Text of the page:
Mahube-Otwa's Head Start Home Base program sees success for children and parents alike
Most people have heard about the benefits of Mahube-Otwa’s Head Start for children. But what many don’t hear about is the benefit to the parents and guardians of those children.
And even more people likely don’t know about the Head Start Home Base program for pregnant mothers to children age 3.
“They do a lot for parents, not just children,” parent and home base participant Liza Dahring said. “Pretty much anything you need help with, they can help.”
Once a week, the teachers of Head Start Home Base go into the children’s homes and work with them. Then another day a week, the parents and children all come together to socialize with one another.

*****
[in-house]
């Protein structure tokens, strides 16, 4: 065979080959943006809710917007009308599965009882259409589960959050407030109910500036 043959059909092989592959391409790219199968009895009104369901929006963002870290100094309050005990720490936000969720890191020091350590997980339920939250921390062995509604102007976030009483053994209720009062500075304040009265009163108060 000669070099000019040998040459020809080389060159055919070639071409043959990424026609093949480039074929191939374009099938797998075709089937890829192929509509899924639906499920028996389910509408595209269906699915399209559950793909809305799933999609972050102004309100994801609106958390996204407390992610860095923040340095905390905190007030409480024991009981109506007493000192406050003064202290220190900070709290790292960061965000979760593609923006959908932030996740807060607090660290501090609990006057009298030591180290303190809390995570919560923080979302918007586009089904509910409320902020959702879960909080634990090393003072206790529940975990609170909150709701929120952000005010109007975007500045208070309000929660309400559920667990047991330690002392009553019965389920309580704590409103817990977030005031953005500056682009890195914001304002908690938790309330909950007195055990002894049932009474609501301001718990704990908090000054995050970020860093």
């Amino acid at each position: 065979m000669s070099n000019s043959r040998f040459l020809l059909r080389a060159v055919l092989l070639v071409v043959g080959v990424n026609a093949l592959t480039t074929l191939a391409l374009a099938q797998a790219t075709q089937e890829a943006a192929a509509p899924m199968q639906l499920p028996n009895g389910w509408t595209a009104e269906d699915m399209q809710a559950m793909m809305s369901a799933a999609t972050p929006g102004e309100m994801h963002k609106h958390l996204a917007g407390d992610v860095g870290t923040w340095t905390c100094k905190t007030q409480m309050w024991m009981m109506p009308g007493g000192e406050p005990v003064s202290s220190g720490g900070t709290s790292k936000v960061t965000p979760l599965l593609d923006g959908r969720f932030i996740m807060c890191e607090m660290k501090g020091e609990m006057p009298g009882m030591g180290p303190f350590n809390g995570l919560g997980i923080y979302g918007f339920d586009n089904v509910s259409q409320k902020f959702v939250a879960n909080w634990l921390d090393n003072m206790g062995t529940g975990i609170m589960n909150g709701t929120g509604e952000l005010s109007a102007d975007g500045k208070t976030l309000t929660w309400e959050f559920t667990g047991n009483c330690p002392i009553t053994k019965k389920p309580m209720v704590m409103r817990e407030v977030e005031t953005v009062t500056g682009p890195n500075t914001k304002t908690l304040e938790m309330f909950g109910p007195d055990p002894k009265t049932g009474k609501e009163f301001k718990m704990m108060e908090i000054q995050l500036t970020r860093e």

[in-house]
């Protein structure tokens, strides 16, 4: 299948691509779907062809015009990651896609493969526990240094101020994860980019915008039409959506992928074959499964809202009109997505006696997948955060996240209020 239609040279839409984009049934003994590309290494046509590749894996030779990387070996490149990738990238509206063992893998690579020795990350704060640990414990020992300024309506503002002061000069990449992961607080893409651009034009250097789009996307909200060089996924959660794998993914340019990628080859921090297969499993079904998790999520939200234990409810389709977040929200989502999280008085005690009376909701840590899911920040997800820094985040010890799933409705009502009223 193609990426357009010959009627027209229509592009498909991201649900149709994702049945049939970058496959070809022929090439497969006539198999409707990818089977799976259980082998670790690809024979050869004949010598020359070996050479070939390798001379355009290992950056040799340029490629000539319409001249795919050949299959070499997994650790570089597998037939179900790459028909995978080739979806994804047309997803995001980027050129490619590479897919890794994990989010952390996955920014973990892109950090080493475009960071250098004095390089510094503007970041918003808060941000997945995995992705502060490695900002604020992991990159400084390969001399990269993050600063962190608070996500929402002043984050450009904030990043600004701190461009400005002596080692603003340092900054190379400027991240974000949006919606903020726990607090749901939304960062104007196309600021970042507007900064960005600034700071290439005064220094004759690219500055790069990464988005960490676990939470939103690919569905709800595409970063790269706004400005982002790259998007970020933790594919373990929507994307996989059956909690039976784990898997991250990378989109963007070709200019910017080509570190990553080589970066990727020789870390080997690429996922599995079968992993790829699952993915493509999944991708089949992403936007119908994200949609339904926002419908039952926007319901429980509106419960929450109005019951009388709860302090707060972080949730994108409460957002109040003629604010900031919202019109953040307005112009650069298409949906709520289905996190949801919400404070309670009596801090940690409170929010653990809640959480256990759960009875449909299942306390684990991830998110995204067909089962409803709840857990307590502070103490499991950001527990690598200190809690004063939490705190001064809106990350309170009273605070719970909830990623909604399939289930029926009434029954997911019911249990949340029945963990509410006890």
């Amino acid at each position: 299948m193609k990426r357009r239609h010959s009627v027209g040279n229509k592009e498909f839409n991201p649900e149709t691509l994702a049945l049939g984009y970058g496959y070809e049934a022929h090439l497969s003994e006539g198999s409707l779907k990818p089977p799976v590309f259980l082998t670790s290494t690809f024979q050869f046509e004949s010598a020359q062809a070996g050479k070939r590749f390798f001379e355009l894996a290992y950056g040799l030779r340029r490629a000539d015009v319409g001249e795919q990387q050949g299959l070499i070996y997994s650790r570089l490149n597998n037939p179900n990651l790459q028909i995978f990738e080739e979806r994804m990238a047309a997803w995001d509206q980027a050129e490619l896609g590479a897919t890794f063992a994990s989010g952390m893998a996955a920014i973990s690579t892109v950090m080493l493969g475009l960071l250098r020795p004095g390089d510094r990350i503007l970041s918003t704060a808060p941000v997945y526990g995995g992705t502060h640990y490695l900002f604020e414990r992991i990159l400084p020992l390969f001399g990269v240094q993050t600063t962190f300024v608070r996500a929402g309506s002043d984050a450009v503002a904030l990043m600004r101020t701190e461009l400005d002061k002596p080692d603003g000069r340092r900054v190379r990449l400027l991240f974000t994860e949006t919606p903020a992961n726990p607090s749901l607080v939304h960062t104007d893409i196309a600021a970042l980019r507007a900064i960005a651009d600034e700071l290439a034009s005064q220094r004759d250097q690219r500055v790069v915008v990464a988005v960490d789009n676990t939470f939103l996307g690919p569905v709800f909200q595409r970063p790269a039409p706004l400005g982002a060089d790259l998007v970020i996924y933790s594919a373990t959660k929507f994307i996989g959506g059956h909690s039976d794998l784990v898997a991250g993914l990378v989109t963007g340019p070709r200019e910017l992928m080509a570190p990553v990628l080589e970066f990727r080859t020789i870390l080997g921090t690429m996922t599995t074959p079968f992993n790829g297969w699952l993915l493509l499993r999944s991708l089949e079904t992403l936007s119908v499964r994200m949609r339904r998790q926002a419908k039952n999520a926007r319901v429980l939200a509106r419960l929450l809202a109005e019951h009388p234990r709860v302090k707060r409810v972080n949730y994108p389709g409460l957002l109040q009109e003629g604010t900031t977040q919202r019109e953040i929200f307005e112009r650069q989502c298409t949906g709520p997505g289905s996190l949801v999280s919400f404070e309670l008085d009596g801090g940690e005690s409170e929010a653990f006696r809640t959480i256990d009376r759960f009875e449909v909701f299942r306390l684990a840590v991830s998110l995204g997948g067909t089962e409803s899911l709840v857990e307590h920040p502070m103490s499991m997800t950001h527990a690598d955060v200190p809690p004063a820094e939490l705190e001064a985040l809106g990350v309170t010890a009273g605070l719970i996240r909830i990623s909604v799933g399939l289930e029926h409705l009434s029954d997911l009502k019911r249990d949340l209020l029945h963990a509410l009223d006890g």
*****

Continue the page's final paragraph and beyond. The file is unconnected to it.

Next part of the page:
“We do what moms would like us to do,” teacher Mitzi Flatau said.
That could mean working on certain skills for the child or bringing certain baby toys that the child interacts with. And for parents, it could mean discussing well-baby appointments or getting referrals for any services they may need.
Not only is it important for the children and parents to learn, it’s also important for them to socialize with each other.
“They can talk with other moms. That’s helpful,” Flatau said, adding that the mothers can build a relationship, too.
The home-based program started out in 1976, and soon added the center-based program, with parents and children coming into the Mahube-Otwa offices. Now there are both center- and home-based programs.
“Both are great services,” Katie Lawrence said.
The home-based and center-based programs have been running for over 35 years.